19 References Brown, K., & Phillips, T. (2010). Nutrition and wound healing. Clinics in Dermatology, 28(4), 432-439. doi: doi:10.1016/j.clindermatol.2010.03.028 Colagiuri, R., Girgis, S., Eigenmann, C., Gomez, M., & Griffiths, R. (2009). National evidenced based guideline for patient education in Type 2 Diabetes. Diabetes Australia and the NHMRC, Canberra. Retrieved from Cole-King, A., & Harding, K. G. (2001). Psychological factors and delayed healing in chronic wounds. Psychosomatic Medicine, 63(2), 216-220. Retrieved from European Wound Management Association (EWMA). (2004). Position Document: Wound bed preparation in practice. Retrieved from Finestone, H. M., Alfeeli, A., & Fisher, W. A. (2008). Stress-induced physiologic changes as a basis for the biopsychosocial model of chronic musculoskeletal pain: a new theory? The Clinical Journal of Pain, 24(9), 767-765. doi: 10.1097/AJP.0b013e3181790342 International Diabetes Federation (IDF). (2011). International Consensus on the Diabetic Foot. Practical and Specific Guidelines on the Management and Prevention of the Diabetic Foot [DVD]. Leng, G. C., Fowkes, F.G. (1992). The Edinburgh Claudication Questionnaire: an improved version of the WHO / Rose Questionnaire for use in epidemiological surveys. Journal of Clinic Epidemiology, 45(10), 1101-1109. Lipsky, B. A. (2004). A report from the International Consensus on Diagnosing and Treating the Infected Diabetic Foot. Diabetes/Metabolism Research and Reviews, 20(Suppl 1), S68-77. doi: 10.1002/dmrr.453

20 References Marston, W. A., Davies, S. W., Armstrong, B., Farber, M. A., Mendes, R. C., Fulton, J. J.,... Hill, C. (2005). Natural history of limbs with arterial insufficiency and chronic ulceration treated without revascularization. Journal of Vascular Surgery, 44(1), 108-114. doi: 10.1016/j.jvs.2006.03.026 National Pressure Ulcer Advisory Panel (NPUAP). (2007). Pressure ulcer stages revised by NPUAP Retrieved from Norgren, L., Hiatt, W. R., Dormandy, J. A., Nehler, M. R., Harris, K. A., & Fowkes, K. F. R. (2007). Inter-society consensus for the management of peripheral arterial disease (TASC II). European Journal of Vascular and Endovascular Surgery, 33(S1), S1-S75. doi: 10.1016/j.ejvs.2006.09.024 OAPL. (2011) Retrieved from Ohtani, T., Mizuashi, M., Ito, Y., & Aiba, S. (2007). Cadexomer as well as cadexomer iodine induces the production of proinflammatory cytokines and vascular endothelial growth factor by human macrophages. Experimental Dermatology, 16, 318-323. doi: 10.1111/j.1600-0625.2006.00532.x Schultz, G. S., Sibbald, R. G., Falanga, V., Ayello, E. A., Dowsett, C., Harding, K.,... Vanscheidt, W. (2003). Wound bed preparation: A systematic approach to wound management. Journal of Wound Repair and Regeneration, 11(Suppl 1), 1-28. doi: 10.1046/j.1524-475X.11.s2.1.x Solowiej, K., Mason, V., & Upton, D. (2009). Review of the relationship between stress and wound healing: part 1. Journal of Wound Care, 18(9), 357-366. Retrieved from Sussman, G. (2007). Management of the wound environment with dressings and topical agents. In C. Sussman & B. Bates-Jensen (Eds.), Wound care. A collaborative practice manaual for health professionals (3rd ed., Vol. 250-167). Philadelphia: Lippincot Williams & Wilkins.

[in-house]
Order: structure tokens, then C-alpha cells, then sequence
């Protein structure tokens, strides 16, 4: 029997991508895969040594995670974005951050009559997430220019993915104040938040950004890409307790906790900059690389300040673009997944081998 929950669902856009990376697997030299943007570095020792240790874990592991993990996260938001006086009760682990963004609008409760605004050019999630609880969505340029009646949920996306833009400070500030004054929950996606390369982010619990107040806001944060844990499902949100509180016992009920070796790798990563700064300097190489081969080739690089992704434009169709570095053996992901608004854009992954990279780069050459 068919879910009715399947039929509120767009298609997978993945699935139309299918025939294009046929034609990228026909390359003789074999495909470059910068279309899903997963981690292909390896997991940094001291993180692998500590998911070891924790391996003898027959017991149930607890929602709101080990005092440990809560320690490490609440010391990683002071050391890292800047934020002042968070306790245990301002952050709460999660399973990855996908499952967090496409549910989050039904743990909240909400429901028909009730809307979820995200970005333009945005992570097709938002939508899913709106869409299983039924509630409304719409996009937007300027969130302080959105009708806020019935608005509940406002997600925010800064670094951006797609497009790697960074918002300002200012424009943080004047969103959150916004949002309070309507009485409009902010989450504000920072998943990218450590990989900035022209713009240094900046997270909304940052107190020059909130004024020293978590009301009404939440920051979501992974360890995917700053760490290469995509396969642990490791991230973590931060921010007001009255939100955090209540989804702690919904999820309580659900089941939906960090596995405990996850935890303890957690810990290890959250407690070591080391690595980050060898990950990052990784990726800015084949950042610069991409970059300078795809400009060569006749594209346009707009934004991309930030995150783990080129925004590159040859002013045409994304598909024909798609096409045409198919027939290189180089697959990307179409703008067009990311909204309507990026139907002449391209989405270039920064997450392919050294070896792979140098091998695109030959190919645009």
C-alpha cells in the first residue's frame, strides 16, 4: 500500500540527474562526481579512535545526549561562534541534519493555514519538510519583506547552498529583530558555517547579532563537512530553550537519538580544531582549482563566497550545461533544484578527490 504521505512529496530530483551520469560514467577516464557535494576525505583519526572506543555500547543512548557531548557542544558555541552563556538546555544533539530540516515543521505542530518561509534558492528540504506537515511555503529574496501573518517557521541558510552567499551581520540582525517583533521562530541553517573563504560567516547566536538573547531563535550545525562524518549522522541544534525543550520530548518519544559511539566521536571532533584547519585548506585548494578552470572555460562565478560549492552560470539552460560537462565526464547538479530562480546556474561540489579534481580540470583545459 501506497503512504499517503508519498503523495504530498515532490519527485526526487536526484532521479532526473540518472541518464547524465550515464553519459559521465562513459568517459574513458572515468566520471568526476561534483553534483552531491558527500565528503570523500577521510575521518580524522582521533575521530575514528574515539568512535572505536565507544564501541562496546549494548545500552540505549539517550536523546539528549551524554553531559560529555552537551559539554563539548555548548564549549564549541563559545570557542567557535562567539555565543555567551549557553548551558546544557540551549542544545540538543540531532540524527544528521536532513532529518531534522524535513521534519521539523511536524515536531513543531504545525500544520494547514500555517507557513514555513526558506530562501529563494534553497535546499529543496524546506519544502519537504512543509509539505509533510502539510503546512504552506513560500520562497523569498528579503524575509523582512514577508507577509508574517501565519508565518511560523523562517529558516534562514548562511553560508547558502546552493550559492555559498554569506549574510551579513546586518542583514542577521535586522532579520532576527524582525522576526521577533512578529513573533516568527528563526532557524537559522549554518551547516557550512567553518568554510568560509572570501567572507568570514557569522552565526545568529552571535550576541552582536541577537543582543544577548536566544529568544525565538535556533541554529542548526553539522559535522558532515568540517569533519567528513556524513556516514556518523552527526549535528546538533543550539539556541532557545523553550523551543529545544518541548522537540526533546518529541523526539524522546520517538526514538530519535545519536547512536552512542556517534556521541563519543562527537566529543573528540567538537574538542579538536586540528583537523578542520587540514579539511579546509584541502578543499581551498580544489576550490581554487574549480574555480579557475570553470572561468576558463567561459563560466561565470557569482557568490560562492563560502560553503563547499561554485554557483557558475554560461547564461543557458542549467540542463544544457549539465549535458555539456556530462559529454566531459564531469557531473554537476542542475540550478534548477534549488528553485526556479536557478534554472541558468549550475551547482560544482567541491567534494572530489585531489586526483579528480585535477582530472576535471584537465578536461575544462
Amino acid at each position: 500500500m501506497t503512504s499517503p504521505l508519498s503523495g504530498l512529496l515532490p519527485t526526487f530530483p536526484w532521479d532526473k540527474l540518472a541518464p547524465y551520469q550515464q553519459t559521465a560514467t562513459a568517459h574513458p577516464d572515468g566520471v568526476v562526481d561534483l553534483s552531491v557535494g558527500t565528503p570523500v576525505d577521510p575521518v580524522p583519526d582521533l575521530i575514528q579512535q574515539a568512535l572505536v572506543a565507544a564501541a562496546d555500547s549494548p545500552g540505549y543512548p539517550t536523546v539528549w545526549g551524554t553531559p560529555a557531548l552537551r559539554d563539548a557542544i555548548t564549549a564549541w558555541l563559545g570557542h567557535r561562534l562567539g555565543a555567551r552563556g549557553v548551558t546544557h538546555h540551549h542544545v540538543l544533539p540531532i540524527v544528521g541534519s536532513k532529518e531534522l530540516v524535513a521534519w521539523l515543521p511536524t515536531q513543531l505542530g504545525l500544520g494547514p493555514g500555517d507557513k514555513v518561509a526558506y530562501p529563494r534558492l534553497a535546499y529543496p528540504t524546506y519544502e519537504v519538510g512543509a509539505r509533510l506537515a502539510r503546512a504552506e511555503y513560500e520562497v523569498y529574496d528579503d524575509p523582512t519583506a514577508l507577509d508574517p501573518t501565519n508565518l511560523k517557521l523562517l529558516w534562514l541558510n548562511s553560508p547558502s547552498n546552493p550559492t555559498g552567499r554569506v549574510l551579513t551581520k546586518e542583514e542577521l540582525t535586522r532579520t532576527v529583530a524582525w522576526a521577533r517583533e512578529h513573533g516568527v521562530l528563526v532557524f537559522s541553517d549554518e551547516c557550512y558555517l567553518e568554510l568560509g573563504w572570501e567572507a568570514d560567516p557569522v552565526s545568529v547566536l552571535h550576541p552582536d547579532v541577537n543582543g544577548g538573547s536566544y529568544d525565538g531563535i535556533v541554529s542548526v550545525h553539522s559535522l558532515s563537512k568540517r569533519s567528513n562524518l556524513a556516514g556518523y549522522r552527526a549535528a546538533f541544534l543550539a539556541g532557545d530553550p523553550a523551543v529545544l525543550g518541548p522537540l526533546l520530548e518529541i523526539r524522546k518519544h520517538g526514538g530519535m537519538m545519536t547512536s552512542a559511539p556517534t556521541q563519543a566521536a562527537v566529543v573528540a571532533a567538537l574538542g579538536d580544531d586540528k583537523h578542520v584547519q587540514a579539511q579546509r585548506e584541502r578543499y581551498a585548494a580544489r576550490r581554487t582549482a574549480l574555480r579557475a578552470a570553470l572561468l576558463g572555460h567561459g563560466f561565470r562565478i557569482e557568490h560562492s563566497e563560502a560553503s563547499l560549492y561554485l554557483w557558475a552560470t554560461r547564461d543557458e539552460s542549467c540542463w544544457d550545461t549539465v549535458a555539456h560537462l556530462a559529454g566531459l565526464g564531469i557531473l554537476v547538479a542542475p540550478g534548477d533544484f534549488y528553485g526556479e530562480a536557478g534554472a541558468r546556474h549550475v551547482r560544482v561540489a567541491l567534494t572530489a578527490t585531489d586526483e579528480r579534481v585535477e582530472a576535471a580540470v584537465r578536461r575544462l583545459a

21 References UK Prospective Diabetes Study Group. (1998). Intensive blood-glucose control with sulphonylureas or insulin compared with conventional treatment and risk of complications in patients with type 2 diabetes. Lancet, 352(9131), 837-853. Vileikyte, L., Rubin, R., & Leventhal, H. (2004). Psychological aspects of diabetic neuropathic foot complications: an overview. Diabetes/Metabolism Research and Reviews, 20 Suppl 1(1), S13-18. doi: 10.1002/dmrr.437 WHO. (1990). Cancer pain relief and palliative care. Retrieved from